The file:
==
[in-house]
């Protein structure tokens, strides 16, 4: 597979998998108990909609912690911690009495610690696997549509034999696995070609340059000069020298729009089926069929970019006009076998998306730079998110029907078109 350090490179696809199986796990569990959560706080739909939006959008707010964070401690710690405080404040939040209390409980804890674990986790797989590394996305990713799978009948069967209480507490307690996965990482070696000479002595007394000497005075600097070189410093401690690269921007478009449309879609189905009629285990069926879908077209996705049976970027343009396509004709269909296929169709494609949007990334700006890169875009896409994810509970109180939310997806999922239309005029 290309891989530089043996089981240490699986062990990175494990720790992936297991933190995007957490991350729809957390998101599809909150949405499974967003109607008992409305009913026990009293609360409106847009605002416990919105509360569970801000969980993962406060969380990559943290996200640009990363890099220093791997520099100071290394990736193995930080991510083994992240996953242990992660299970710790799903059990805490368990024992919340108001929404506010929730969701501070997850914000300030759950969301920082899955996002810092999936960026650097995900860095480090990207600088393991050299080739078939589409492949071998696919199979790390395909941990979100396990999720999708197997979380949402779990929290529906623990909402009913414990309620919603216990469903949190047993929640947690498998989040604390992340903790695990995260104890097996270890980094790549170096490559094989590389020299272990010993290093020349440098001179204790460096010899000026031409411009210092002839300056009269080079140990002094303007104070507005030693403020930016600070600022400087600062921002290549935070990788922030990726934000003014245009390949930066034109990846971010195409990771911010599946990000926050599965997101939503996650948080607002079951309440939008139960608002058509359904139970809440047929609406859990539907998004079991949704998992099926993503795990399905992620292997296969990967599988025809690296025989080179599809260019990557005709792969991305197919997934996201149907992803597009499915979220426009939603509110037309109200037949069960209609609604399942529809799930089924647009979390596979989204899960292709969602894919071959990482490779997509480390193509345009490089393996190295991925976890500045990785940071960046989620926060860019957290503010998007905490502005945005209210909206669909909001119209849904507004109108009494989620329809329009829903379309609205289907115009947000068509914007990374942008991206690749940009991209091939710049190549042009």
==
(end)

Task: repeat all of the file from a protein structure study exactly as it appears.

[in-house]
């Protein structure tokens, strides 16, 4: 597979998998108990909609912690911690009495610690696997549509034999696995070609340059000069020298729009089926069929970019006009076998998306730079998110029907078109 350090490179696809199986796990569990959560706080739909939006959008707010964070401690710690405080404040939040209390409980804890674990986790797989590394996305990713799978009948069967209480507490307690996965990482070696000479002595007394000497005075600097070189410093401690690269921007478009449309879609189905009629285990069926879908077209996705049976970027343009396509004709269909296929169709494609949007990334700006890169875009896409994810509970109180939310997806999922239309005029 290309891989530089043996089981240490699986062990990175494990720790992936297991933190995007957490991350729809957390998101599809909150949405499974967003109607008992409305009913026990009293609360409106847009605002416990919105509360569970801000969980993962406060969380990559943290996200640009990363890099220093791997520099100071290394990736193995930080991510083994992240996953242990992660299970710790799903059990805490368990024992919340108001929404506010929730969701501070997850914000300030759950969301920082899955996002810092999936960026650097995900860095480090990207600088393991050299080739078939589409492949071998696919199979790390395909941990979100396990999720999708197997979380949402779990929290529906623990909402009913414990309620919603216990469903949190047993929640947690498998989040604390992340903790695990995260104890097996270890980094790549170096490559094989590389020299272990010993290093020349440098001179204790460096010899000026031409411009210092002839300056009269080079140990002094303007104070507005030693403020930016600070600022400087600062921002290549935070990788922030990726934000003014245009390949930066034109990846971010195409990771911010599946990000926050599965997101939503996650948080607002079951309440939008139960608002058509359904139970809440047929609406859990539907998004079991949704998992099926993503795990399905992620292997296969990967599988025809690296025989080179599809260019990557005709792969991305197919997934996201149907992803597009499915979220426009939603509110037309109200037949069960209609609604399942529809799930089924647009979390596979989204899960292709969602894919071959990482490779997509480390193509345009490089393996190295991925976890500045990785940071960046989620926060860019957290503010998007905490502005945005209210909206669909909001119209849904507004109108009494989620329809329009829903379309609205289907115009947000068509914007990374942008991206690749940009991209091939710049190549042009």